“Life offers you a thousand chances… all you have to do is take one.”
― Frances Mayes,
If a trip to Italy is a feast for all the senses, then visitng Tuscany is sensory overload.
Your tastebuds are treated to ripe figs, bold cheeses, salted meats and delicate wine. Your eyes are dazzled by sweeping panoramic views from hilltop towns over terracotta tiled rooftops. Winding cobblestone streets leads you to ancient ruins and geranium filled windowsills all begging to be explored. The smell of meat, pasta and pizza wafting from the restaurants leaves you salivating at every bend and it’s easy to walk around in a dazed state wondering how to purchase your very own villa to live in this dream.
Cortona is classic Tuscany. Sitting at over 659 metres above sea level, the views across the town are spectacular. This lovely hilltop village has Etruscan ruins, its very own saint, windy cyprus lined roads, bukets of history and medieval architecture all overlooking farming fields, mountains and Lake Tresimano.
It’s beauty has not escaped cinematographers attention, Life Is Beautiful ( La vita è bella) is a 1997 Italian comedy-drama directed (and starring) Roberto Benigni, was filmed here as was Frances Mayes, “Under the Tuscan Sun”, which made Cortona popular with American and English tourists.
I loved reading Under the Tuscan Sun and adored Diane Lane in the movie so Cortona was always high on my list of towns to visit in Italy.
The tourist horde do descend on the village in summer, but don’t let this sway you from visiting this lovely hilltop town, it has after all been on the tourist trail for hundreds of years !
Cortona is easy to navigate and close to all the major sights in the region, making it a perfect base to explore from. With great food, antique and farmers markets, ancient ruins and gorgeous medieval architecture, the town is a photographers dream.
Mr 77 and I rented an apartment B & B Locanda Pane e Vino here for 4 nights in September and I would go back in a heartbeat.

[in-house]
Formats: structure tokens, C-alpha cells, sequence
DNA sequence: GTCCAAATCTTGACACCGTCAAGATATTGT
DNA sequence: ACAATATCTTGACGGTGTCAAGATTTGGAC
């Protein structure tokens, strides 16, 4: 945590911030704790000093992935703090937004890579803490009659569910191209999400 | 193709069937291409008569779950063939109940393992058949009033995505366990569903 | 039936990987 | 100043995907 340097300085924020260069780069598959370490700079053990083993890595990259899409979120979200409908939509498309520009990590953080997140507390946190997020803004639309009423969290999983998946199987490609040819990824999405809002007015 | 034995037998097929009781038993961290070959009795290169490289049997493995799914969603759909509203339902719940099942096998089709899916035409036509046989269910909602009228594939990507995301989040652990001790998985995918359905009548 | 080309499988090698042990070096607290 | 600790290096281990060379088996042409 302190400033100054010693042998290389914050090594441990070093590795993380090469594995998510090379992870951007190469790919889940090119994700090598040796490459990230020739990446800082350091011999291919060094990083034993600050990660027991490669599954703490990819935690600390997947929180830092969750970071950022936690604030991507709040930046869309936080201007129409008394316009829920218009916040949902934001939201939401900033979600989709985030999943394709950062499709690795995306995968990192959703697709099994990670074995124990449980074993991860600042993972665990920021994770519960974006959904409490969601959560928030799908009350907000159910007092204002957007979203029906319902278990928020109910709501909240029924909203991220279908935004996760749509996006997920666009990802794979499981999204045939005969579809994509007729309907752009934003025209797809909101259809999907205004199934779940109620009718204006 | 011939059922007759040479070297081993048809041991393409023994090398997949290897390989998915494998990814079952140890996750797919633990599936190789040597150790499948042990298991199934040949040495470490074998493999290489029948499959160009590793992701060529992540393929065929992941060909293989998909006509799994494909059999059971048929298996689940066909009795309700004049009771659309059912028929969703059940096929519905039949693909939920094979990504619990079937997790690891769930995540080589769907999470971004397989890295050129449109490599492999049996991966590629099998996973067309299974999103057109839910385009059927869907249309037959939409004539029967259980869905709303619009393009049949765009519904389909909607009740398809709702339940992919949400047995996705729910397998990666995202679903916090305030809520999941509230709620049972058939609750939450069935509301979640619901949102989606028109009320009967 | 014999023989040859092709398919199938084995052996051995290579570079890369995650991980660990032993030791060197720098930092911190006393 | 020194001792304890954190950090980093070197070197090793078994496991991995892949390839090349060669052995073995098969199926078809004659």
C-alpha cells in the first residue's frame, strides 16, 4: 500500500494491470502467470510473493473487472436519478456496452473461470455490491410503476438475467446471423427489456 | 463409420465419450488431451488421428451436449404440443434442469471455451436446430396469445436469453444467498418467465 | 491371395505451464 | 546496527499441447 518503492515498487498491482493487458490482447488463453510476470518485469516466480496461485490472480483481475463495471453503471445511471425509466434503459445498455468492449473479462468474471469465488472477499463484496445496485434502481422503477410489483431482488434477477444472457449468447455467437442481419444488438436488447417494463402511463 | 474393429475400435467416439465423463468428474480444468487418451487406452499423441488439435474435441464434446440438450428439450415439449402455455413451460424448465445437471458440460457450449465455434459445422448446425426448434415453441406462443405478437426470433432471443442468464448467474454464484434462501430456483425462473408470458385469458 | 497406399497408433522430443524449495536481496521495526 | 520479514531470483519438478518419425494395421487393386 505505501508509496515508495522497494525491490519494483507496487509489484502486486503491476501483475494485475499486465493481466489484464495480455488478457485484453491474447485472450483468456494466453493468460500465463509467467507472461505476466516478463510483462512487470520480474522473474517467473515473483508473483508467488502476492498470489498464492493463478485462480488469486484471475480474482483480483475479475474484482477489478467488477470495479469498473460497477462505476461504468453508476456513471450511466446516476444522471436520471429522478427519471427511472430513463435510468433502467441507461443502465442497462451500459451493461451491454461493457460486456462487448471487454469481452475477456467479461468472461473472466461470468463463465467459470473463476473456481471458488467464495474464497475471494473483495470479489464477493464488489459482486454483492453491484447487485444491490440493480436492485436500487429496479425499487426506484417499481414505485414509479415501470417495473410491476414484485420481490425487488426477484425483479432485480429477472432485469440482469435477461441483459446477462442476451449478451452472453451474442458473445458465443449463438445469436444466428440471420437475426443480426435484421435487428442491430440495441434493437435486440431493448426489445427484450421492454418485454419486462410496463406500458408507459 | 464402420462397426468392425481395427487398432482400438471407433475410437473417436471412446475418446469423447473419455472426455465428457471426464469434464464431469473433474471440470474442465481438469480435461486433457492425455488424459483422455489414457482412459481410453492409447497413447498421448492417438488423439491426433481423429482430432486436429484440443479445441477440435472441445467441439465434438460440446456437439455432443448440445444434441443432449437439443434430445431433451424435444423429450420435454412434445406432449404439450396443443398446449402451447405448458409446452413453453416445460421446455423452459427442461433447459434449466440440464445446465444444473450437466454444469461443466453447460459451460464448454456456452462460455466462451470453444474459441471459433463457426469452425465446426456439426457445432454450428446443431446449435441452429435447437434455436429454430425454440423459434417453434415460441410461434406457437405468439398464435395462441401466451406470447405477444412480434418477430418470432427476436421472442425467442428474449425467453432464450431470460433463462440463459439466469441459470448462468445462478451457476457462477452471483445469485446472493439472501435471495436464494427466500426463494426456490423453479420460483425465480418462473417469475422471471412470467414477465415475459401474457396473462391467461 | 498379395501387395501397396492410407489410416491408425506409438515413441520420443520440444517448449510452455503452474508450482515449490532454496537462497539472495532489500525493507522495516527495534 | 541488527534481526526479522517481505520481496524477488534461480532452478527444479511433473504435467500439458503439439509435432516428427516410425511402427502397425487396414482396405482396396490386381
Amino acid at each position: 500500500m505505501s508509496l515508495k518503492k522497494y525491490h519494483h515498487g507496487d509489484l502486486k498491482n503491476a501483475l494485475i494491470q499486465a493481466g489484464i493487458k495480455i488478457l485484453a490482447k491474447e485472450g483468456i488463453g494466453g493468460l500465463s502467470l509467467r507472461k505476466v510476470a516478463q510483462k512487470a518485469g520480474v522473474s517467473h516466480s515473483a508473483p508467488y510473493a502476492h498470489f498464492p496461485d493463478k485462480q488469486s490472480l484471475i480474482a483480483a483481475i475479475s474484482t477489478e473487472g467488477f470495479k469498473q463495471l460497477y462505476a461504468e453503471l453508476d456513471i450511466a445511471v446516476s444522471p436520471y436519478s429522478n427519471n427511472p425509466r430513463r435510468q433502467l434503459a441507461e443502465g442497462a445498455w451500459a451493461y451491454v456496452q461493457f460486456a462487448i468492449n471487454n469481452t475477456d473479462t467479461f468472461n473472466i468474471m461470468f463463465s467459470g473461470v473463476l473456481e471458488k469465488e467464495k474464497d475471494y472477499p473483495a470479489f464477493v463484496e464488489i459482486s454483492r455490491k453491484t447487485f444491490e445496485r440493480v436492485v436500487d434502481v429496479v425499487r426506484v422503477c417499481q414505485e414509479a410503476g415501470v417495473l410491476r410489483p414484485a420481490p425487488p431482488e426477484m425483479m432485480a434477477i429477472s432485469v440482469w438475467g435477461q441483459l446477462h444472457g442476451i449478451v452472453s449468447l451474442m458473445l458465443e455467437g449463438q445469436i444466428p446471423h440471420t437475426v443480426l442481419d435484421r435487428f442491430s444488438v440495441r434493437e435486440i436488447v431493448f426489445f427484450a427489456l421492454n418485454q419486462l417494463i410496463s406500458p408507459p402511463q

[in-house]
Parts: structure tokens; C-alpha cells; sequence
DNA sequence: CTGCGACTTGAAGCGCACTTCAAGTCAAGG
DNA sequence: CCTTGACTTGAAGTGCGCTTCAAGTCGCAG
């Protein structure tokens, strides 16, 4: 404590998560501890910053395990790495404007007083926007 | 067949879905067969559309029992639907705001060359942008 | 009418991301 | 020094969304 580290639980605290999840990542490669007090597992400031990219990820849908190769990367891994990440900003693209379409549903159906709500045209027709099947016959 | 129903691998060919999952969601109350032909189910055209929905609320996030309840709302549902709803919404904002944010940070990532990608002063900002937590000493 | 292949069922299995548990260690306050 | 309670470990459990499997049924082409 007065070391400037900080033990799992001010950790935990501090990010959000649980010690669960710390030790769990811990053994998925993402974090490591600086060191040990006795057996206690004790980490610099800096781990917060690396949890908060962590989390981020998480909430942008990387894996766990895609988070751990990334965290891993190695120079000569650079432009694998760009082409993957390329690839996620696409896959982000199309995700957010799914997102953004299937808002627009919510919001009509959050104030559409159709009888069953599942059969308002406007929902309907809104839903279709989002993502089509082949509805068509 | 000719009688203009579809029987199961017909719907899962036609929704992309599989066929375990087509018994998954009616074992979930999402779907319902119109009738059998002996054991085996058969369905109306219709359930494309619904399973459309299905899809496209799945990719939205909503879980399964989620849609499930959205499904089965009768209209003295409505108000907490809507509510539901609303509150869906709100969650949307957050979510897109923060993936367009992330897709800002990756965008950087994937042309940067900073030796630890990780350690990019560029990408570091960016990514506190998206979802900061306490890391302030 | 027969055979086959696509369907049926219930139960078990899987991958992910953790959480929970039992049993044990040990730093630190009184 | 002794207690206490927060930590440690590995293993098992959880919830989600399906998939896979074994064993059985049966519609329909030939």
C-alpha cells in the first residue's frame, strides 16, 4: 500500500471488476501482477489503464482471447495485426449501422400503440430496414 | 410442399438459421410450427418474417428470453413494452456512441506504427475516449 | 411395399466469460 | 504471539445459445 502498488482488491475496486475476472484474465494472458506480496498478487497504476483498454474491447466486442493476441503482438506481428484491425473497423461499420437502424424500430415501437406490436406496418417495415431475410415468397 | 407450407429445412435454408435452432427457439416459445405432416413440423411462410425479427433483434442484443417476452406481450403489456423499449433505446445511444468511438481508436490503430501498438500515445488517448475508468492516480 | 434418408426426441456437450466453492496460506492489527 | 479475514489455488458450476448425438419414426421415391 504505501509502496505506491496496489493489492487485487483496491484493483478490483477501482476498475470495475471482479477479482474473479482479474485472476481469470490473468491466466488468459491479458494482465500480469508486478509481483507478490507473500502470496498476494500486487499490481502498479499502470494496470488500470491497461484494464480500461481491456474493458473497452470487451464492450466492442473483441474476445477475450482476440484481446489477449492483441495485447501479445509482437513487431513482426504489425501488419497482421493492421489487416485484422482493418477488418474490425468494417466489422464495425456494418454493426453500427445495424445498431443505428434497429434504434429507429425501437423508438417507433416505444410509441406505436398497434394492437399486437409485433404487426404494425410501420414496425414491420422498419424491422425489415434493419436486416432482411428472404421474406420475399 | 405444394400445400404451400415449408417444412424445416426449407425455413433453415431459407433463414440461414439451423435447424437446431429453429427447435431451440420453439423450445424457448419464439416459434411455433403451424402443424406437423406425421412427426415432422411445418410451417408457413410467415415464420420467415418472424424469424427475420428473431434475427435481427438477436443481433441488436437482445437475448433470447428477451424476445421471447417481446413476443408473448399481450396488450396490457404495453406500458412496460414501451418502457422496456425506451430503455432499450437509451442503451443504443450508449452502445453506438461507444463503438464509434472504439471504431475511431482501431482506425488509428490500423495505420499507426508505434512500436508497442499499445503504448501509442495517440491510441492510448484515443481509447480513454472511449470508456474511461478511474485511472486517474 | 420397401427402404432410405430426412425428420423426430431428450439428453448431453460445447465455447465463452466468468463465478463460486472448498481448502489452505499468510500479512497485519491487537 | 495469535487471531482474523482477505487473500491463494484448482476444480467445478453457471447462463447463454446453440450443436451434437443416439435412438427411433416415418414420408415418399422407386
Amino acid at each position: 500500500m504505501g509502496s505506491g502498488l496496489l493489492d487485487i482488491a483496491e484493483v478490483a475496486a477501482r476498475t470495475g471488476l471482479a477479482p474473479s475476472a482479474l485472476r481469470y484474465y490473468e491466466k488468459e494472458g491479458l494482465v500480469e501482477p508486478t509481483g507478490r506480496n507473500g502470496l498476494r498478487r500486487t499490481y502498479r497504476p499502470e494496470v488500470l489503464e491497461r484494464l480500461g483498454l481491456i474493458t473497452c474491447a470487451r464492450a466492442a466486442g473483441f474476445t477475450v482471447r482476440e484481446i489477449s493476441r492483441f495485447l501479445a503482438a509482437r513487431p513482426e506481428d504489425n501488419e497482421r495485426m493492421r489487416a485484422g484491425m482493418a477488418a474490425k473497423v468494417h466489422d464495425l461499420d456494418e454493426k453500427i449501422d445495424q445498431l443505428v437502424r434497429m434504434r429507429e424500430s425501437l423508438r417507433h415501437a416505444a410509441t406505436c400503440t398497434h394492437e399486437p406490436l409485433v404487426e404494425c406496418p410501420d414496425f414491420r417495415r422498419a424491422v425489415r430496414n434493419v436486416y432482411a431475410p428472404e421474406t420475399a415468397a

The food was amazing, the town charming and it was an easy day trip to Florence and Lake Trasimeno. The food markets on Saturday were a treat and there was plenty of shopping !
Cortona is one of Italy’s oldest cities. In mythology, it is said Cortona was founded by Virgil – the mother of Troy and the grandmother of Rome. Known by many names, among them Turreno, Turrena, Turno, Corythum by Virgil, Curitu, Corito, Curtun, Gurton, Kortus, Croton, Cotornia by Dionysius, Curtonion by Polybus, and finally Cortona by Titus Livius [Tito Livio] 389 BCE.
The charming, steep cobblestone streets have borne witness to many rulers. Originally a fortified city occupied by the Umbrians, it was conquered by the Etruscans, who named it Curtun, between 800 BCE to 600 BCE give or take a few years. The Etruscan walls (showing repairs from the Roman and Medieval eras) form a 3km perimeter around the town.
It was the Capital and an important hub for commerce, trade and north-south and east-west travel through its reign as one of the twelve Etruscan Lucumonies (the divided Etruscan regions of Ertruria/Tyrrheni).
Part of the Roman alliance from about 400 BC Cortona became a Roman colony named Corito under Lucius Cornelius Silla. On June 24 217 BCE, during the Second Punic war, one of the bloodiest massacres in history took place at nearby Lake Trasimeno, which you can see from Cortona. The lake was the scene of Hannibal’s ambush of the Roman army (Battle of Lake Trasimene).
During the final stages of the Gothic War (535–554), Cortona was sacked and destroyed by the Goths.